The dream scene (there’s always a dream scene; why? is it because dreams are outside logic?) had many riches but I’ll mention only two- my two favorite Bolshoi K’s.

Ms Kobakhidze in the first variation, and the young Ms Krysanova in the second variation, are the most convincing signs that ballet is alive and well and thriving and has a bright future (or ought to).

Both have a musical intelligence that lifts their dancing from entertainment into art.

But art of what? Ballet, for me, is the explication in art of the human body with the principles of the Renaissance and the Enlightenment. Ballet’s concern is in displaying

the complexity and intricacy of Vitruvian humanity- the structure of the physical body.

(It’s not about ecology, or the torment of the soul, or mothers-in-law. Its subject matter is as much a concern of 21st c. humanity as it was a concern in any other century; its central subject is not passé).

In the second act, Dmitry Belogolovtsev, as Aberrrakhman, created a menacing anti-hero with bravura dancing of high quality. In his retinue, Yulia Lunkina and Denis Medvedev were a colorful pair in blue feathers, fire-birdish, in an ‘orientale’duet. Maria Isplatovskaya and Anna Balukova were exotic with long black hair and red costumes in a Spanish dance.

In the third act, I’ll only mention some standouts:

a) The male pas de quatre with well-synchronized young dancers for the double tours section, all with secure and generous demi-plie landings. A joy.

b) The Grand Pas variation of Ms Krysanova. She covered what seemed like every inch of the stage, as if claiming it as her rightful domain. Exciting dancing.

c) The Grand Hungarian Dance led by Yulianna Malkhsyants and Timofey Lavenyuk with authority and style.

d) Lastly, Ms Gracheva’s Grand pas variation was an elegant study of economy in art – where all flourishes and non-essentials are discarded, so that only the brightly etched core of the choreographic line remains.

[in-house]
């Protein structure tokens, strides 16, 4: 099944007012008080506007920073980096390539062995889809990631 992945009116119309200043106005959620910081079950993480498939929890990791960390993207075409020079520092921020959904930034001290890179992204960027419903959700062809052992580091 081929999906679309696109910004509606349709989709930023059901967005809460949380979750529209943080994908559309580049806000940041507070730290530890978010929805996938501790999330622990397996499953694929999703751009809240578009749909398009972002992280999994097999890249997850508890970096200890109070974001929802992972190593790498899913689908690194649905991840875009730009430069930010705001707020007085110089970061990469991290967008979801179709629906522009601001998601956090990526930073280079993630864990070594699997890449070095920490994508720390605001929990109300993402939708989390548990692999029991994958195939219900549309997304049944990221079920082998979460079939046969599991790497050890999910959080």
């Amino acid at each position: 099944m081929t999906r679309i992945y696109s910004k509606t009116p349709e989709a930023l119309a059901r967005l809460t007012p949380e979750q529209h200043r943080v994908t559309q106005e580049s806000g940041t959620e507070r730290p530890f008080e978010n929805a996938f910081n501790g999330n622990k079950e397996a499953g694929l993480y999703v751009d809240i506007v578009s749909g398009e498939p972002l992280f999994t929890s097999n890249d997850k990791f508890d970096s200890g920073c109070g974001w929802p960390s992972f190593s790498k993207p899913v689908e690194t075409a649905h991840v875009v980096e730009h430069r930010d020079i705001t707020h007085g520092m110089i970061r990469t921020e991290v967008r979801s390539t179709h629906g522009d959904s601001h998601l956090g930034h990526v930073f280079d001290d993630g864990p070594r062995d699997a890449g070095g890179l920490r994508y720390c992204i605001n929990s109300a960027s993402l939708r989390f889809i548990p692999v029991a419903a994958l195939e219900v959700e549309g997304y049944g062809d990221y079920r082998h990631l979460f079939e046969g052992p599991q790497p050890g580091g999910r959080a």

Thanks to one and all in the Bolshoi Ballet!

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Chiapuris, I'm so glad you were able to give us that review. My only response is: Yeah, what she said.

I am speechless with wonder over the detail and richness of your review. I was there, and I didn't see (or, I don't remember) half that stuff!

I liked it too. Though, I'm still marveling over the fact that Raymonda shows up at court in a tutu when everyone else is in luscious period costume, and no one bats an eye. Some things about ballet are just too weird to interpret logically.

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Thanks Treefrog.

I guess the convention of having the leading lady in tutu while all the rest are

in "luscious period costume, and no one bats an eye" is just a convention that

lets the audience know who to keep their eyes on. There is no logical interpretation!

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Hey all --

Thanks for all your WONDERFUL reports --